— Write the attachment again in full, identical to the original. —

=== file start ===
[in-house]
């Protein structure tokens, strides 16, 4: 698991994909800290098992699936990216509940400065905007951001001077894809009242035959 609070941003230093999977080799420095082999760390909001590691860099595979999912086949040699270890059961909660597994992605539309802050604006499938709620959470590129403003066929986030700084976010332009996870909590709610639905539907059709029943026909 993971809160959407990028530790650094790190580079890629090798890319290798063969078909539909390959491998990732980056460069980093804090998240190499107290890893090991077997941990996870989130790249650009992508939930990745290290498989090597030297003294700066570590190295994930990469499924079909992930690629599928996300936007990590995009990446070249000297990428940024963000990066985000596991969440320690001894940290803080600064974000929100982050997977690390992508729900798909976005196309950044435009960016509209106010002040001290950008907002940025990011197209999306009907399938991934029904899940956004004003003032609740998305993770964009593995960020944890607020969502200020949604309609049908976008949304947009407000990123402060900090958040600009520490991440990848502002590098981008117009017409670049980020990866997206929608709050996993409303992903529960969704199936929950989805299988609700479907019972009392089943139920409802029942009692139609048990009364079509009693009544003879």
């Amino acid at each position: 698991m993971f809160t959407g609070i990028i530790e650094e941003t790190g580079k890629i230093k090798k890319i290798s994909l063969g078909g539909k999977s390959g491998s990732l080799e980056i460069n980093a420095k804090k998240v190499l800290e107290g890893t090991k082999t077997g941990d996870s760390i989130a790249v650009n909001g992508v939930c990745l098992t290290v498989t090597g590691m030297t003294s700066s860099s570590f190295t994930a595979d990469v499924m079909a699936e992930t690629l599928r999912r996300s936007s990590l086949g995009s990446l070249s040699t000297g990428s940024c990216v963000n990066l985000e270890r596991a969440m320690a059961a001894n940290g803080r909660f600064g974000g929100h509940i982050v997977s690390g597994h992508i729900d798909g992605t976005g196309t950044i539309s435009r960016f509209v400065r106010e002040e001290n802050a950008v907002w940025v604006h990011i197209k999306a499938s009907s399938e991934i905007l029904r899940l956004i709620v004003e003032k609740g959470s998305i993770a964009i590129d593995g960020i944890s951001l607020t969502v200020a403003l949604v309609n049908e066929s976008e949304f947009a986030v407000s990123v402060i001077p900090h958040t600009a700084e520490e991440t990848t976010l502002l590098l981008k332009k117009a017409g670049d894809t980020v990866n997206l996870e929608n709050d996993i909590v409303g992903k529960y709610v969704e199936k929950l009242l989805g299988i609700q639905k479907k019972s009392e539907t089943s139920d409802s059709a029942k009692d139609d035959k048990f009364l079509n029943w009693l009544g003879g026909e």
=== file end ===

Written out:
[in-house]
């Protein structure tokens, strides 16, 4: 698991994909800290098992699936990216509940400065905007951001001077894809009242035959 609070941003230093999977080799420095082999760390909001590691860099595979999912086949040699270890059961909660597994992605539309802050604006499938709620959470590129403003066929986030700084976010332009996870909590709610639905539907059709029943026909 993971809160959407990028530790650094790190580079890629090798890319290798063969078909539909390959491998990732980056460069980093804090998240190499107290890893090991077997941990996870989130790249650009992508939930990745290290498989090597030297003294700066570590190295994930990469499924079909992930690629599928996300936007990590995009990446070249000297990428940024963000990066985000596991969440320690001894940290803080600064974000929100982050997977690390992508729900798909976005196309950044435009960016509209106010002040001290950008907002940025990011197209999306009907399938991934029904899940956004004003003032609740998305993770964009593995960020944890607020969502200020949604309609049908976008949304947009407000990123402060900090958040600009520490991440990848502002590098981008117009017409670049980020990866997206929608709050996993409303992903529960969704199936929950989805299988609700479907019972009392089943139920409802029942009692139609048990009364079509009693009544003879």
């Amino acid at each position: 698991m993971f809160t959407g609070i990028i530790e650094e941003t790190g580079k890629i230093k090798k890319i290798s994909l063969g078909g539909k999977s390959g491998s990732l080799e980056i460069n980093a420095k804090k998240v190499l800290e107290g890893t090991k082999t077997g941990d996870s760390i989130a790249v650009n909001g992508v939930c990745l098992t290290v498989t090597g590691m030297t003294s700066s860099s570590f190295t994930a595979d990469v499924m079909a699936e992930t690629l599928r999912r996300s936007s990590l086949g995009s990446l070249s040699t000297g990428s940024c990216v963000n990066l985000e270890r596991a969440m320690a059961a001894n940290g803080r909660f600064g974000g929100h509940i982050v997977s690390g597994h992508i729900d798909g992605t976005g196309t950044i539309s435009r960016f509209v400065r106010e002040e001290n802050a950008v907002w940025v604006h990011i197209k999306a499938s009907s399938e991934i905007l029904r899940l956004i709620v004003e003032k609740g959470s998305i993770a964009i590129d593995g960020i944890s951001l607020t969502v200020a403003l949604v309609n049908e066929s976008e949304f947009a986030v407000s990123v402060i001077p900090h958040t600009a700084e520490e991440t990848t976010l502002l590098l981008k332009k117009a017409g670049d894809t980020v990866n997206l996870e929608n709050d996993i909590v409303g992903k529960y709610v969704e199936k929950l009242l989805g299988i609700q639905k479907k019972s009392e539907t089943s139920d409802s059709a029942k009692d139609d035959k048990f009364l079509n029943w009693l009544g003879g026909e």